As Jim tells it, somewhere along the line recently, there was a shortage of Hot Wheels track. I'm not sure if it was an artificial shortage, or one due to a great demand for the stuff, but for a long time, apparently, you could not get it. Recently, one can assume, the floodgates have again opened and the (now) orange track is available in all its extruded glory. Jim promptly plunked down around $125 for enough track to go to the Van Allen Belts and back.

(A partial lineup. From left to right: Aaron's (Brain's kid) dragon car, Dave D's Datsun 128x, Brain's 'Cuda "Savage Grace", my belly tank lakester "Twelve Lashes", Ian's (Brains other kid) '57 Chevy, Gerald's concept car, Jimmy D's "BFC", and Chad's "Your Momma". Missing from the photo is Daryl's Lexus, "Relentless Pursuit". Special thanks to Labatt's Blue for unofficially sponsoring the event, or at least for letting us drink their beer after we paid for it.)

The contestants ages spanned the years from around 12 to well over 40. Despite this, the trash talking was intense, and even prevented one contestant (Stiv) from showing up at all, despite spending all night drilling out his entry's body and adding weight to the chassis. While the younger set chose cars more on flash or street cred, The adults considered factors like weight, aerodynamics, ground clearance, roadholding capability as well as the aforementioned aesthetics. Many potential entries were quickly discounted in the test runs-some were too heavy to negotiate the trademark Hot Wheels loops, others allowed centrifugal force to get the best of them in the curves.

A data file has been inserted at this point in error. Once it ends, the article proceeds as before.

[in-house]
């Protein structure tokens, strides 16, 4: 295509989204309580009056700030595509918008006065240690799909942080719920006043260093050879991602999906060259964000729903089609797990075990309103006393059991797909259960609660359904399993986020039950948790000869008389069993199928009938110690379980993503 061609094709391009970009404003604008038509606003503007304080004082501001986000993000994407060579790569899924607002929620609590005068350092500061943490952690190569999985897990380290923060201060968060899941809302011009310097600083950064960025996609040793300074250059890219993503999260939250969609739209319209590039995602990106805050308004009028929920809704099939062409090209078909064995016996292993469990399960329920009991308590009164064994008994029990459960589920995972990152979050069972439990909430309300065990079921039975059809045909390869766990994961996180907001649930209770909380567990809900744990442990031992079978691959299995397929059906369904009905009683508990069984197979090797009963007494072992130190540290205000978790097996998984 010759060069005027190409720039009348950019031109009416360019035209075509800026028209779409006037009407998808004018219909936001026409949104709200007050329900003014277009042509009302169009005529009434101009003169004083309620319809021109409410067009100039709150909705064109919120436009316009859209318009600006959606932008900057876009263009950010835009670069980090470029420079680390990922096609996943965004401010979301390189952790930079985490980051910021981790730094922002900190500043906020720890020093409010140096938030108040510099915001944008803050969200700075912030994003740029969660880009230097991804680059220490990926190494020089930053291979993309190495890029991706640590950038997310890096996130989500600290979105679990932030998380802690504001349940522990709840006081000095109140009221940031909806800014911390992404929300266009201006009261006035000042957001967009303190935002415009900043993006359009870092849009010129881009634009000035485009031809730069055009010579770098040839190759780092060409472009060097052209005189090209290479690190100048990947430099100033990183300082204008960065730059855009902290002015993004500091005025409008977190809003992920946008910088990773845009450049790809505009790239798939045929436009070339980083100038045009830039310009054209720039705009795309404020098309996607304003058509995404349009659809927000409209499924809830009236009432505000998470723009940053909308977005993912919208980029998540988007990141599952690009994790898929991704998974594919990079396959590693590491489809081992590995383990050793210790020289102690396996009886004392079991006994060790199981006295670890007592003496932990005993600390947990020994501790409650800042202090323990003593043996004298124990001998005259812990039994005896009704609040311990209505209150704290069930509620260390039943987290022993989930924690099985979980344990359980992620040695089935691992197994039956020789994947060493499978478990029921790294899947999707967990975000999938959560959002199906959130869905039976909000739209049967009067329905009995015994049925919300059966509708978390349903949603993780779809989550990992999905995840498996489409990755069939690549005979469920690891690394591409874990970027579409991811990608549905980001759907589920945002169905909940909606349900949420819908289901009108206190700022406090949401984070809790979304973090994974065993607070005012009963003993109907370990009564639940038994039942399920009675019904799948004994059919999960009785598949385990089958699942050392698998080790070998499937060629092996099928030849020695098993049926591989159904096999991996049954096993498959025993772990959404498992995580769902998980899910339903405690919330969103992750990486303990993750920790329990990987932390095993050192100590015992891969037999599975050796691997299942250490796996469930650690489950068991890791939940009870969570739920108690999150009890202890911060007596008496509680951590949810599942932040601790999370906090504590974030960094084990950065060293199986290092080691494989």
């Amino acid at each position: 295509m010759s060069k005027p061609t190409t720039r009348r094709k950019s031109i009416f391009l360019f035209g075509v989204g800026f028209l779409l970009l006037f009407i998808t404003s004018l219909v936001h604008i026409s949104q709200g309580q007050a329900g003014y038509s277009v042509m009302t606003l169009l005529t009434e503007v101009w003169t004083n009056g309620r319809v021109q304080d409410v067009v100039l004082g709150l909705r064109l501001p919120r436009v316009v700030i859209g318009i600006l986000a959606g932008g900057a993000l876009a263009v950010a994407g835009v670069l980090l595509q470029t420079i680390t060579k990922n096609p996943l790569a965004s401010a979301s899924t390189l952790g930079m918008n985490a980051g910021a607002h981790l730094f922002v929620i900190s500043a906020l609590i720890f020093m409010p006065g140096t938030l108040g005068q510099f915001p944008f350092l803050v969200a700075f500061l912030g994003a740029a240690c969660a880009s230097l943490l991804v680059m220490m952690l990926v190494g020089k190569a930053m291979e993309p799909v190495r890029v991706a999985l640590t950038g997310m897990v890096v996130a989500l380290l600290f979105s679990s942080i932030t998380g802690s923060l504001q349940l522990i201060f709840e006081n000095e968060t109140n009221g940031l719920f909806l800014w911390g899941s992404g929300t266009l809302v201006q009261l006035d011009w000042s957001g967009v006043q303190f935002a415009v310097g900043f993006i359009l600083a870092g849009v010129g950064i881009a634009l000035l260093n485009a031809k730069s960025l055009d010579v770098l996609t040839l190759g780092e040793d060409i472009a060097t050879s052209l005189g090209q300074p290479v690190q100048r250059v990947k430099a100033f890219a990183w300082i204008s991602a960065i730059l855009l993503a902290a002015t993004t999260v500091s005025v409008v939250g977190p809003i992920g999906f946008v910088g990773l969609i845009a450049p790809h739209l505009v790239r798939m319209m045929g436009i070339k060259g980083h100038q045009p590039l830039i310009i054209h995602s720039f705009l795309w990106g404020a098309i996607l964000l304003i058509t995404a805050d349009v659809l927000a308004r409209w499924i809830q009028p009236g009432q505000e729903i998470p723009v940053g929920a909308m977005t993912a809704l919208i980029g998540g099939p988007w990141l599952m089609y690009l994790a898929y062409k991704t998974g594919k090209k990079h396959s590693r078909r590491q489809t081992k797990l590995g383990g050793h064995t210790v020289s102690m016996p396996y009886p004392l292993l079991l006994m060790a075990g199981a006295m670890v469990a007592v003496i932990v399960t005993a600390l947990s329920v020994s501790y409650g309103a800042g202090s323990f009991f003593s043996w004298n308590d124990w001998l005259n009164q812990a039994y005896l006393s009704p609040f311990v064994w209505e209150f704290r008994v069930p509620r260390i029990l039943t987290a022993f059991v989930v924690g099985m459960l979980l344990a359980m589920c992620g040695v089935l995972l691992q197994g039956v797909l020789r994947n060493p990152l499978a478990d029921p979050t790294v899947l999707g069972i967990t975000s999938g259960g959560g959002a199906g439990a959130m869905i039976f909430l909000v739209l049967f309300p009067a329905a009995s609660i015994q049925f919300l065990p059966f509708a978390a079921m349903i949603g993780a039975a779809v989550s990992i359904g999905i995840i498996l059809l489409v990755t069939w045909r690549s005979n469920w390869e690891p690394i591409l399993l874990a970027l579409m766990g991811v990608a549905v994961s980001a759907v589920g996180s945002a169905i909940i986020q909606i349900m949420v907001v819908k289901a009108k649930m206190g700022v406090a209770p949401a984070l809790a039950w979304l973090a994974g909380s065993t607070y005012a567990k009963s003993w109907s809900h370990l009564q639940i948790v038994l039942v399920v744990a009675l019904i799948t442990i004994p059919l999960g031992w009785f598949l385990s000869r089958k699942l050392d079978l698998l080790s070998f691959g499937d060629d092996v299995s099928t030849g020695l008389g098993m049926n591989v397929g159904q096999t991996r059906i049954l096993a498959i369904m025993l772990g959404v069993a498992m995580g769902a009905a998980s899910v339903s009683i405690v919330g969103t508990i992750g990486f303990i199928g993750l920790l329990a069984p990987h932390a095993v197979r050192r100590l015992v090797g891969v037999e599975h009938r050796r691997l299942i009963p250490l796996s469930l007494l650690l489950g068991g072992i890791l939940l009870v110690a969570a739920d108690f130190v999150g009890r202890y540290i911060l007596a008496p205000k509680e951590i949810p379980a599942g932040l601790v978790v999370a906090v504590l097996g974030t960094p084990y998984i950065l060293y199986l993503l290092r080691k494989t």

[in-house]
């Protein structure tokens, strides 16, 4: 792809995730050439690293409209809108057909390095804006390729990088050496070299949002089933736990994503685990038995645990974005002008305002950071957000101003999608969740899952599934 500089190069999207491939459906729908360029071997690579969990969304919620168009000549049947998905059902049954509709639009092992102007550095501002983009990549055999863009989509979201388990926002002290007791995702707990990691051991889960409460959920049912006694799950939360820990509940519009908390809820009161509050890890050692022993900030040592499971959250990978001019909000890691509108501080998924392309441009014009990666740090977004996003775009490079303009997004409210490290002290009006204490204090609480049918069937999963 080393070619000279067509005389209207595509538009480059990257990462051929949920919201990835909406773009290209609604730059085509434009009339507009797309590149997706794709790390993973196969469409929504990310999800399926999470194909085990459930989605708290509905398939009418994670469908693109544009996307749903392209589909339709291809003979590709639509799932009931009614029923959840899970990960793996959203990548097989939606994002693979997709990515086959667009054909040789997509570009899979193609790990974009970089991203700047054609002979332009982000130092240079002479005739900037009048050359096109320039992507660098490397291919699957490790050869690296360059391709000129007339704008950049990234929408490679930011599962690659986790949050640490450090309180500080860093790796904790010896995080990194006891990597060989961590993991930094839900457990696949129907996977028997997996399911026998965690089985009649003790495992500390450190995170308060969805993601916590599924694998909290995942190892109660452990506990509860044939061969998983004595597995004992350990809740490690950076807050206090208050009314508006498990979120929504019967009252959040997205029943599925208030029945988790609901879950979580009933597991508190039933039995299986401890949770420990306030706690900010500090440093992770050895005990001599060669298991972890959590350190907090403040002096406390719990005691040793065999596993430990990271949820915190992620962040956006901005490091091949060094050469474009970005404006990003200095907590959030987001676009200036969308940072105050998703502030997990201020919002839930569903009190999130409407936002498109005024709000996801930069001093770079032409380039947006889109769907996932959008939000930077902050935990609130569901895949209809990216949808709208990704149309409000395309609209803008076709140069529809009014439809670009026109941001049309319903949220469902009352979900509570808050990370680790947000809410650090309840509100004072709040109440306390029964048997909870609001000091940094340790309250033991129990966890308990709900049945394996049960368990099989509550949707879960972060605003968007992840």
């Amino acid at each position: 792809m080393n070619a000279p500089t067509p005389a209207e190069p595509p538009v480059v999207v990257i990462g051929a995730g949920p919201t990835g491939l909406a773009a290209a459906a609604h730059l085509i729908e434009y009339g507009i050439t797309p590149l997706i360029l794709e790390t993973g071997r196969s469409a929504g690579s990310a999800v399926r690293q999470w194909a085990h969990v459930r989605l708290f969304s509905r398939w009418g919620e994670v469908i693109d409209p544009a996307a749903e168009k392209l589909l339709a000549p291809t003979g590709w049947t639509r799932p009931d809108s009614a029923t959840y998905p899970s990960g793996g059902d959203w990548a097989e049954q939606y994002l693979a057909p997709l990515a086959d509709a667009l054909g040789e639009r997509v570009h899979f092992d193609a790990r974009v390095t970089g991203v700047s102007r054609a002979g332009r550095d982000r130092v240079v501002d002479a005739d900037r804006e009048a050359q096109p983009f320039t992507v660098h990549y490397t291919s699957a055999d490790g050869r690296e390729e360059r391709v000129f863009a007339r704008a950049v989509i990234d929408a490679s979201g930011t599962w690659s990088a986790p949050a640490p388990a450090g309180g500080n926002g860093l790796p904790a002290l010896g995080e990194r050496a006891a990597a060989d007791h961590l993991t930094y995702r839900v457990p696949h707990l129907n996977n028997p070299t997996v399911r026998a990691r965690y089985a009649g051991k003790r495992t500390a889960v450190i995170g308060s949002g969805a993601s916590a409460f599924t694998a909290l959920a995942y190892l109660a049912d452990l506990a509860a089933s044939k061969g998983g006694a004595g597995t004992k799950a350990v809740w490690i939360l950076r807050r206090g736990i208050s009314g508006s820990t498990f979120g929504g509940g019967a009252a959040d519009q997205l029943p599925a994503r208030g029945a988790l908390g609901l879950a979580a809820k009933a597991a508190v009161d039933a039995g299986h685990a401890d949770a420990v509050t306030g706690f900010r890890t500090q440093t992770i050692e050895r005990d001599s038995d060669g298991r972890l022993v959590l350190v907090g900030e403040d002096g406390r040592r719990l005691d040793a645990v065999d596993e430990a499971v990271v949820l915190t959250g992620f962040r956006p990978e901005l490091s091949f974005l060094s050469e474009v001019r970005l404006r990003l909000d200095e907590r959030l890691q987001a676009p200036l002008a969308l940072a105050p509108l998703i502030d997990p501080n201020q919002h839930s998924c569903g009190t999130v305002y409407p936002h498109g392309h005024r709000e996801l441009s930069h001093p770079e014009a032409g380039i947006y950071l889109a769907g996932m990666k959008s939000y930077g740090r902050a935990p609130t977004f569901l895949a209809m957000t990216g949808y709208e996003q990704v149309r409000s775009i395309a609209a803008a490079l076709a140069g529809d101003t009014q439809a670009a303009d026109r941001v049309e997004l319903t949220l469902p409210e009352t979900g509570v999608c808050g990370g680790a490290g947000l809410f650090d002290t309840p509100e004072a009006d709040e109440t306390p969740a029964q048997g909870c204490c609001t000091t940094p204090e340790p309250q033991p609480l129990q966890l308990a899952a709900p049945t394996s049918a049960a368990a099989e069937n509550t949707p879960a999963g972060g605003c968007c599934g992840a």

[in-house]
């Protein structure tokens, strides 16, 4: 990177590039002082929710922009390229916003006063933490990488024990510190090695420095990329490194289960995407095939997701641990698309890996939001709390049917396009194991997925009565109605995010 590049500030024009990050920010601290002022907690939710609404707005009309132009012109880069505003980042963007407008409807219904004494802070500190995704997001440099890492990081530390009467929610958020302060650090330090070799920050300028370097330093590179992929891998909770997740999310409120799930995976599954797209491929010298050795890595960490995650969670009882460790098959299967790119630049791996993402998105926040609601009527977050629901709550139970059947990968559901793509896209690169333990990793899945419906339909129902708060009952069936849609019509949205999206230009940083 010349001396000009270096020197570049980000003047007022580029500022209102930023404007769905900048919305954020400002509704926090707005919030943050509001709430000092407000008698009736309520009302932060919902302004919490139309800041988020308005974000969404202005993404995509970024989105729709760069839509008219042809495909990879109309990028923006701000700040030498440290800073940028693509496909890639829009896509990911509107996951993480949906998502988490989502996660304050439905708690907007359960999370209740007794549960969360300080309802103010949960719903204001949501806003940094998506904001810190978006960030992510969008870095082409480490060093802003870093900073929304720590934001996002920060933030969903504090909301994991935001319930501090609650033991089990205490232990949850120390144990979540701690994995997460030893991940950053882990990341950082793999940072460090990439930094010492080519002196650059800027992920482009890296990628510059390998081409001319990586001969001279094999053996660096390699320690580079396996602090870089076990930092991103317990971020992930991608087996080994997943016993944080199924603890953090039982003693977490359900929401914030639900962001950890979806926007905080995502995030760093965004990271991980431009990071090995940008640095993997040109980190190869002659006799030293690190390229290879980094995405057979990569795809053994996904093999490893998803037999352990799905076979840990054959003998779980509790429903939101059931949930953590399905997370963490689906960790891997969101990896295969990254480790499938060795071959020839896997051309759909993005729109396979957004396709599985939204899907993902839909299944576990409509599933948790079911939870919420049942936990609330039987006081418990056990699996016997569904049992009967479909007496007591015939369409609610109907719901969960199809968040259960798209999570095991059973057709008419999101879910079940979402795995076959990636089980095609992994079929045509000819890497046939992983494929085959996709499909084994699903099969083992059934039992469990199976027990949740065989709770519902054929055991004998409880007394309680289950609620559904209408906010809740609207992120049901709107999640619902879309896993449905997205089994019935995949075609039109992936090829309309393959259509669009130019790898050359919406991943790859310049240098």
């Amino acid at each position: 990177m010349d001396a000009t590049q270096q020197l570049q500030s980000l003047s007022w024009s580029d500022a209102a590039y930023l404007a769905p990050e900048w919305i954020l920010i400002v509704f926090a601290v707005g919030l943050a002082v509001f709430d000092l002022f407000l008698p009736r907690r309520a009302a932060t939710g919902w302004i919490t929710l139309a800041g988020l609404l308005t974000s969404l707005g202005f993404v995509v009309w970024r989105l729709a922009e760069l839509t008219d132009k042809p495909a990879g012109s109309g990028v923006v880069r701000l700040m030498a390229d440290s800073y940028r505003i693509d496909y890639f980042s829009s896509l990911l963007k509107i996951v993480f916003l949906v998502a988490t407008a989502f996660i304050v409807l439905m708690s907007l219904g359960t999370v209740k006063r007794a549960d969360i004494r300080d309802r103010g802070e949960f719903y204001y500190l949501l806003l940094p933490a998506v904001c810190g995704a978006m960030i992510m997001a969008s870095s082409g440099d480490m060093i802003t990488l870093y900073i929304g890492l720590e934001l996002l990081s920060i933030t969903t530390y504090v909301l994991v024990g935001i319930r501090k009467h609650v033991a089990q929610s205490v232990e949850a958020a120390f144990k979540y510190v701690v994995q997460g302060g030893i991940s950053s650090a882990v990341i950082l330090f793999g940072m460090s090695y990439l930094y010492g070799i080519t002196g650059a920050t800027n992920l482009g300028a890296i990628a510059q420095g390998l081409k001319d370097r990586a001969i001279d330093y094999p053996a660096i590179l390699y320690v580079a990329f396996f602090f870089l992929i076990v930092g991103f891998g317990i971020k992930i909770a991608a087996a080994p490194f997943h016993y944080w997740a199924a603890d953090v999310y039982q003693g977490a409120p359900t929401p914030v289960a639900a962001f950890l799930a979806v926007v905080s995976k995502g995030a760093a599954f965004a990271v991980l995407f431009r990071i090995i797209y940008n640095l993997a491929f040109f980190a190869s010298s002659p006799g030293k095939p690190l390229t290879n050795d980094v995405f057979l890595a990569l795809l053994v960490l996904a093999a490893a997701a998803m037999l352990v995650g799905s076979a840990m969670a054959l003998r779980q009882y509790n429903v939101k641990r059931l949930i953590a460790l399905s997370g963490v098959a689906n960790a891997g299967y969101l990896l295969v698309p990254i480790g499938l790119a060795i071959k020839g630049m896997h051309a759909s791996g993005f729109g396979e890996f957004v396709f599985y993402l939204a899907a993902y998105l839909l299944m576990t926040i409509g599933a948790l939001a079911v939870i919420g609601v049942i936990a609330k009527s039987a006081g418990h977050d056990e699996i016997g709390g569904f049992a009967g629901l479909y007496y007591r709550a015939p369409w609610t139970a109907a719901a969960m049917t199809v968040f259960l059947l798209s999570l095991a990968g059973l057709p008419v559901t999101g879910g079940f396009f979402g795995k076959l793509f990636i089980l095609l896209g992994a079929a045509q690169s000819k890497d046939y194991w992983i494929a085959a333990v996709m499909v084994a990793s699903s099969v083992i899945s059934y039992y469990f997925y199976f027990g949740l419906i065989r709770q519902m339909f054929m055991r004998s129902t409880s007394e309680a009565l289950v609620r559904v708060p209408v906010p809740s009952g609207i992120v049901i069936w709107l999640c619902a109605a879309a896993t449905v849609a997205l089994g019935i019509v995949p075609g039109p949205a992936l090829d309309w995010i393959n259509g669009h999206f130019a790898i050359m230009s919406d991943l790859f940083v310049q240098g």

The events would be fairly simple-a "road course" track of our own design, and a flat-out drag strip. Standard elimination would rule, and a loser's bracket was created to make up for an odd number of contestants. Contestant over the finish line first won-in the likely event both cars jumped the track, the one travelling farthest overall would be determined the winner.
After taking a good hour or more to set up our tracks, we were ready to (literally) roll.

My entry was quickly eliminated in the first round. However, I was able to make up for it in the loser bracket, and gradually worked my way up through the pack to the top. A lot of track adjustment was going on, to the pleasure of some and the chagrin of others. It became obvious that the inside or "house-side" track was a hot setup, and the "alley-side" had more than it's share of troubles.

(Lonely at the top. We had an exhibition race for our friend Danny, stationed in the Gulf-two military Hummers-either way, Army was the winner. House-side is left, Alley-side right. Blue US Postal Service tape is horribly misappropriated as a smooth transition to the loops. Note Daryl standing in the distance, just above Brian's head at near 12 o' Clock-he's watching the finish line of this massive track!)

(Since Jim was racing, Big George (L) filled in as professional heckler and all around pain in the ass. Dave looks to be watching his chances at victory slowly slip away-it was that kind of afternoon for some.)